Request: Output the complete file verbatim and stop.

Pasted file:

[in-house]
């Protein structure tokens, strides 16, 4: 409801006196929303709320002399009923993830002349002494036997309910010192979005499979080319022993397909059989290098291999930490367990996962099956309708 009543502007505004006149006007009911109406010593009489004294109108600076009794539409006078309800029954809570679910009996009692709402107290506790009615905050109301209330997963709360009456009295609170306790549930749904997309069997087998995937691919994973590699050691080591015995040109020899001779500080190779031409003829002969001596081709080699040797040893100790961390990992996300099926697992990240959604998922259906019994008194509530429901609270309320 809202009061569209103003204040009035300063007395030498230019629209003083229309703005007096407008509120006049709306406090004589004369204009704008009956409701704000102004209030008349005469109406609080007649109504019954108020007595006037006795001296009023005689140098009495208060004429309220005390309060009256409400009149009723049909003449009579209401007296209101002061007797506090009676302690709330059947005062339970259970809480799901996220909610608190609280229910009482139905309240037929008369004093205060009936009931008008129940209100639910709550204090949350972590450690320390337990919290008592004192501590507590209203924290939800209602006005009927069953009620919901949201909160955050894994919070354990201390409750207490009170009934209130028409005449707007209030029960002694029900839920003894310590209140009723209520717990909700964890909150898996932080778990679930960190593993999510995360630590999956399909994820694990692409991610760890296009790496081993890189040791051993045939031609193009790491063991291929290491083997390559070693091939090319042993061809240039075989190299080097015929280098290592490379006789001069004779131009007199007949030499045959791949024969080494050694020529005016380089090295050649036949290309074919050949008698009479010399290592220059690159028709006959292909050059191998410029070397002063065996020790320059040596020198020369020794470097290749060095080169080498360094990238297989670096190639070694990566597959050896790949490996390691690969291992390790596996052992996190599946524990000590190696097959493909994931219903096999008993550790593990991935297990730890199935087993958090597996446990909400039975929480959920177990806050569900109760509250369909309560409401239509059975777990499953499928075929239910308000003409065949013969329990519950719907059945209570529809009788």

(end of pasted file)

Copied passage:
[in-house]
């Protein structure tokens, strides 16, 4: 409801006196929303709320002399009923993830002349002494036997309910010192979005499979080319022993397909059989290098291999930490367990996962099956309708 009543502007505004006149006007009911109406010593009489004294109108600076009794539409006078309800029954809570679910009996009692709402107290506790009615905050109301209330997963709360009456009295609170306790549930749904997309069997087998995937691919994973590699050691080591015995040109020899001779500080190779031409003829002969001596081709080699040797040893100790961390990992996300099926697992990240959604998922259906019994008194509530429901609270309320 809202009061569209103003204040009035300063007395030498230019629209003083229309703005007096407008509120006049709306406090004589004369204009704008009956409701704000102004209030008349005469109406609080007649109504019954108020007595006037006795001296009023005689140098009495208060004429309220005390309060009256409400009149009723049909003449009579209401007296209101002061007797506090009676302690709330059947005062339970259970809480799901996220909610608190609280229910009482139905309240037929008369004093205060009936009931008008129940209100639910709550204090949350972590450690320390337990919290008592004192501590507590209203924290939800209602006005009927069953009620919901949201909160955050894994919070354990201390409750207490009170009934209130028409005449707007209030029960002694029900839920003894310590209140009723209520717990909700964890909150898996932080778990679930960190593993999510995360630590999956399909994820694990692409991610760890296009790496081993890189040791051993045939031609193009790491063991291929290491083997390559070693091939090319042993061809240039075989190299080097015929280098290592490379006789001069004779131009007199007949030499045959791949024969080494050694020529005016380089090295050649036949290309074919050949008698009479010399290592220059690159028709006959292909050059191998410029070397002063065996020790320059040596020198020369020794470097290749060095080169080498360094990238297989670096190639070694990566597959050896790949490996390691690969291992390790596996052992996190599946524990000590190696097959493909994931219903096999008993550790593990991935297990730890199935087993958090597996446990909400039975929480959920177990806050569900109760509250369909309560409401239509059975777990499953499928075929239910308000003409065949013969329990519950719907059945209570529809009788």